A typical plate and frame heat exchanger is composed of gasketed pressed metal plates attached to carrying bars and secured between two covers that are fastened with compression bolts. Hot and cool process fluids run through the device at the corners. A dual-gasket seal prevents leakage into the environment or the fluids coming in contact with the plates, and the plates are compressed so that they retain pressure. Spacing in plate and heat exchangers varies with particle size and according to a formula.
The unit works by causing turbulence between the plates, an effect achieved through the design, which incorporates narrow gaps with a high number of contact points with high-heat-transfer coefficients (up to 14,200 W/m2 °C). This also can crease very high pressure drops per length, but this is mitigated by keeping the channel plate lengths fairly short, under three meters.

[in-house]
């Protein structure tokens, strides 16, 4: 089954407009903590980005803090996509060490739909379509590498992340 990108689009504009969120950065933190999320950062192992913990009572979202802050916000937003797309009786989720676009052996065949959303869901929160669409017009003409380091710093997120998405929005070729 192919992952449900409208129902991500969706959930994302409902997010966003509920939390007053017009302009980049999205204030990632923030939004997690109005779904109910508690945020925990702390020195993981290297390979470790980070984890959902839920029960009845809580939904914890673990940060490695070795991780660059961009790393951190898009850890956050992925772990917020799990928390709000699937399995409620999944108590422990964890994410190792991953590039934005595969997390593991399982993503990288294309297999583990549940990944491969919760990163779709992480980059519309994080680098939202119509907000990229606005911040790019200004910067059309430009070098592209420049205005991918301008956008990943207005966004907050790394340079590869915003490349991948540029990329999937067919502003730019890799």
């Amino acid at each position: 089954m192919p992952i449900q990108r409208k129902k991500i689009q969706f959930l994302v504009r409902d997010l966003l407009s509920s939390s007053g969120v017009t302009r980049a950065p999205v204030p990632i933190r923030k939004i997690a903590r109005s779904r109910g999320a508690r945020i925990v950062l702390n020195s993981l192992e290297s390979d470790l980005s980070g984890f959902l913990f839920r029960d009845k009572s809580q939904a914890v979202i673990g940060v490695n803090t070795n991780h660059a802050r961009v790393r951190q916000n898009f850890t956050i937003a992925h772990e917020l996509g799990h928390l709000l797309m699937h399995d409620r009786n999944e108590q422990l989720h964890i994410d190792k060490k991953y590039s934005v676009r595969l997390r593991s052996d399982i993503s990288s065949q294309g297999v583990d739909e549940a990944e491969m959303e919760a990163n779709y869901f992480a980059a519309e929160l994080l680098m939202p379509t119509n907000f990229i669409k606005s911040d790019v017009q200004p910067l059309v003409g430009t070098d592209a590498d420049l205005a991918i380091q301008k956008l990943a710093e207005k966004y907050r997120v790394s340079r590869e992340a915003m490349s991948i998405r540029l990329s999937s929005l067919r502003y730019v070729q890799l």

There are numerous plate designs and sizes, as well as two different styles of channel plates — chevron type channel plate being used by oil & gas and washboard type used by food processor. The plates are thin, which enhances heat transfer, although this can be somewhat reduced if alloy materials are required.
It’s easy to expand the unit in the field, as the original frame is typically designed to fit 15-20 percent more channel plates above the original design. To expand a unit, you only have to unscrew the carrying bolts and remove the frame plate, add the new channel plates, and close the unit.
One drawback to these otherwise quite useful devices is a short gasket life due to high operating temperatures and pressure, and it’s best to ask suppliers to offer a guaranteed lifetime.
Plate and heat exchangers are typically used in liquid-liquid services, but as they have a long history in the food industry, they are also commonly used with steam heaters and evaporators.
These devices make it possible to carefully control temperature and have a heat transfer surface that can be easily cleaned; these two aspects were a boon to the food industry.